Even more disturbing finding was recently reported in a study led by Oregon Health & Science University professor, David Pollack, that revealed that 246 preschool children under the age of 5, who were enrolled in the state-sponsored Medicaid program, were receiving antipsychotic or antidepressant medications.
The review of Medicaid records, reported in the April 2006, Oregon Health News, found that 41% of the preschoolers were prescribed psychiatric drugs for ADD.
Experts say the prospect of children under 5, receiving psychiatric drugs intended for adults is alarming. Also alarming was the finding that about 50% the prescriptions were written by primary care providers and not psychiatrists.
The study was a collaboration by Oregon's department of human services, Medicaid program, and the Oregon State University College of Pharmacy.
An equally disturbing report was published in the April 25, 2005, Columbus Dispatch on an investigation of state Medicaid records that found 18 babies ranging from newborn to 3 years-old in Ohio had been prescribed antipsychotic drugs in July 2004.
In another analysis of privately insured children, by the pharmacy benefit manager, Medco Health Solutions, conducted for USA Today, the rate of children, 19 and under, with at least one atypical prescription had increased 80% in the four years from 2001 to 2005. This analysis did not include any children covered by government programs like Medicaid.
The study noted that atypical use among girls was much greater than with boys. The number of girls taking the drugs grew 103% from 2001 to 2005, compared to a 61% increase with boys.
The rate of children treated with atypicals "is growing dramatically faster than the rate for adults," said Robert Epstein, chief medical officer for Medco, in a press release.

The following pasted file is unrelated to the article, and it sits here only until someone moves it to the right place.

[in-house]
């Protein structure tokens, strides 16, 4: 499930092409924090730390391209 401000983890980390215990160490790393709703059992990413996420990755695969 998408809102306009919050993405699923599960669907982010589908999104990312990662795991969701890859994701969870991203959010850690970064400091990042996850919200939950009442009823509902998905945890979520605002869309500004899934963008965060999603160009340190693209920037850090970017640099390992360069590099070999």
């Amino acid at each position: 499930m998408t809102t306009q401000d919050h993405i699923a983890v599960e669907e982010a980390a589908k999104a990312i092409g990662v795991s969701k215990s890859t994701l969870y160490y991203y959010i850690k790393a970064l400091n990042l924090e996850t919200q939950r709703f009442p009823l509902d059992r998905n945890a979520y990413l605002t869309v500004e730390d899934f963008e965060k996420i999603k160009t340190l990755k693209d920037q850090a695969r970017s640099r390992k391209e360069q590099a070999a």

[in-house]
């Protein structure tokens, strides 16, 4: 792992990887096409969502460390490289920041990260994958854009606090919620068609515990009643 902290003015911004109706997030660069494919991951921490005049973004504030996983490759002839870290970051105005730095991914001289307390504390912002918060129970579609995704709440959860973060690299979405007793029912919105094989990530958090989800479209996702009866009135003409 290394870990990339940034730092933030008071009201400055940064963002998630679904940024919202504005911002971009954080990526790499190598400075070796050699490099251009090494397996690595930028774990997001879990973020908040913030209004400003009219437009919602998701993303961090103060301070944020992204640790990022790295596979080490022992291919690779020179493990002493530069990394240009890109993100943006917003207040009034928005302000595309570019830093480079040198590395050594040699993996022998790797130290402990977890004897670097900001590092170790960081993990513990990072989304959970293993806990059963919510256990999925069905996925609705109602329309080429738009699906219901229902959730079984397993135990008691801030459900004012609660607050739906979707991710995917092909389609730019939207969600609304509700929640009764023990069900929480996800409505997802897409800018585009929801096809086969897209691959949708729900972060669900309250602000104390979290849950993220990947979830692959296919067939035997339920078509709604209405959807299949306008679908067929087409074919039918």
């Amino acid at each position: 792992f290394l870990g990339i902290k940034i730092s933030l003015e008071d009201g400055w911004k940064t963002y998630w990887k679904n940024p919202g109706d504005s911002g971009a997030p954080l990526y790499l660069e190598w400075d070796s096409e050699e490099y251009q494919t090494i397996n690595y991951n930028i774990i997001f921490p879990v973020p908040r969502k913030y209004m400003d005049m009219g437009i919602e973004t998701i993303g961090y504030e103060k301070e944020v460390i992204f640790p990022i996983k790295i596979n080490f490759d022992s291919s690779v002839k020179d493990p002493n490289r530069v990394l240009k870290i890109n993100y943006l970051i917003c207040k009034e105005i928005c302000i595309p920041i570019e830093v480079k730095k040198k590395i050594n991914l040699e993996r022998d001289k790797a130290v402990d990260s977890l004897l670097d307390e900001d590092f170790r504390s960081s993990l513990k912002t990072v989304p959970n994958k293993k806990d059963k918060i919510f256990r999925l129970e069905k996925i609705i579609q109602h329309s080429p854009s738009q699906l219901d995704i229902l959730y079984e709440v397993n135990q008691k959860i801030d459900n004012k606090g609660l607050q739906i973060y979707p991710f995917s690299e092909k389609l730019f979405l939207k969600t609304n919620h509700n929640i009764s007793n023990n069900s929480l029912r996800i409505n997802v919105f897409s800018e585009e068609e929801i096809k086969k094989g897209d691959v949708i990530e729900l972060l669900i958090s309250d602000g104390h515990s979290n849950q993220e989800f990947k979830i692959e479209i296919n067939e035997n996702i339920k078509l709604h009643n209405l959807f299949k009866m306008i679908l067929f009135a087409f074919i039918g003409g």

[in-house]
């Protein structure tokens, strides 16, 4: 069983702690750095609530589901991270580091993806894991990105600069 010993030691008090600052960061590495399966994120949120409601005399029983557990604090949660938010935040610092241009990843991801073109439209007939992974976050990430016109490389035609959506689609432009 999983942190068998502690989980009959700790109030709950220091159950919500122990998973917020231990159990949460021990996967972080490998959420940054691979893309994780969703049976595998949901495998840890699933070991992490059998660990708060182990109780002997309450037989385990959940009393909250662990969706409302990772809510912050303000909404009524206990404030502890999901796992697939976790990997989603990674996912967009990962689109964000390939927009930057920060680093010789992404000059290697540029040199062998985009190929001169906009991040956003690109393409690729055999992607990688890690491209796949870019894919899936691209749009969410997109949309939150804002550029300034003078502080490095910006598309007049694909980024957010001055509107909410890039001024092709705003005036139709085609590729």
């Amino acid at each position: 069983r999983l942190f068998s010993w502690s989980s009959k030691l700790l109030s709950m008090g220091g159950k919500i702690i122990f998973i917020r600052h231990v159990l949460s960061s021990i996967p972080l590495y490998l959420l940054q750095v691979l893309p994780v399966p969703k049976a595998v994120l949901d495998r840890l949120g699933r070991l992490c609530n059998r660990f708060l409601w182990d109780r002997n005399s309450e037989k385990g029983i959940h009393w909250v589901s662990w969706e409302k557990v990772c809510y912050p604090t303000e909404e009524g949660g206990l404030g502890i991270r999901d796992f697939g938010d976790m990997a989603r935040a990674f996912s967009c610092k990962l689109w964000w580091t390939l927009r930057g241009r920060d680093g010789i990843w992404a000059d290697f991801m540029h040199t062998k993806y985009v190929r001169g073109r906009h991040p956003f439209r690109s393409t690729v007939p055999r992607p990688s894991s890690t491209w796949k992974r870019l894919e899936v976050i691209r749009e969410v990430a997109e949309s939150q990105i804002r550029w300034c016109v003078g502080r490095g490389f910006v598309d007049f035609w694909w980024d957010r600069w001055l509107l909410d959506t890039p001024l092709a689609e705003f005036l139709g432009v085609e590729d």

"Doctors need to be judicious when prescribing antipsychotic drugs to children," Epstein warned. "There is evidence that the risk of diabetes and metabolic disorders from using atypical antipsychotics could be much more severe for pediatric patients than adults," he said.
"The use of these drugs," Dr Epstein warned, "can have the pediatric patient trading a behavioral condition for a lifelong metabolic condition that can lead to significant health complications."
Critics say the increased use of atypicals with children is most troubling because the dangers associated with the drugs, in adults and children, has been evident in the scientific literature since before they came on the market.
In the book, Mad In America, award winning author, Robert Whitaker, reports that one out of every 145 subjects who entered clinical trials for Zyprexa, Risperdal, Seroquel, and Serdolect died. By using the Freedom of Information Act to gain access to FDA data on the drug trials for the atypicals he determined:
(1) One in every 145 patients died but the deaths were not mentioned in the scientific literature.
(2) The trials were structured to favor the atypicals and most of the reports were discounted by the FDA as being biased.
(3) One in every thirty-five patients in Risperdal trials experienced a serious adverse event, defined by the FDA as a life threatening or one that required hospitalization.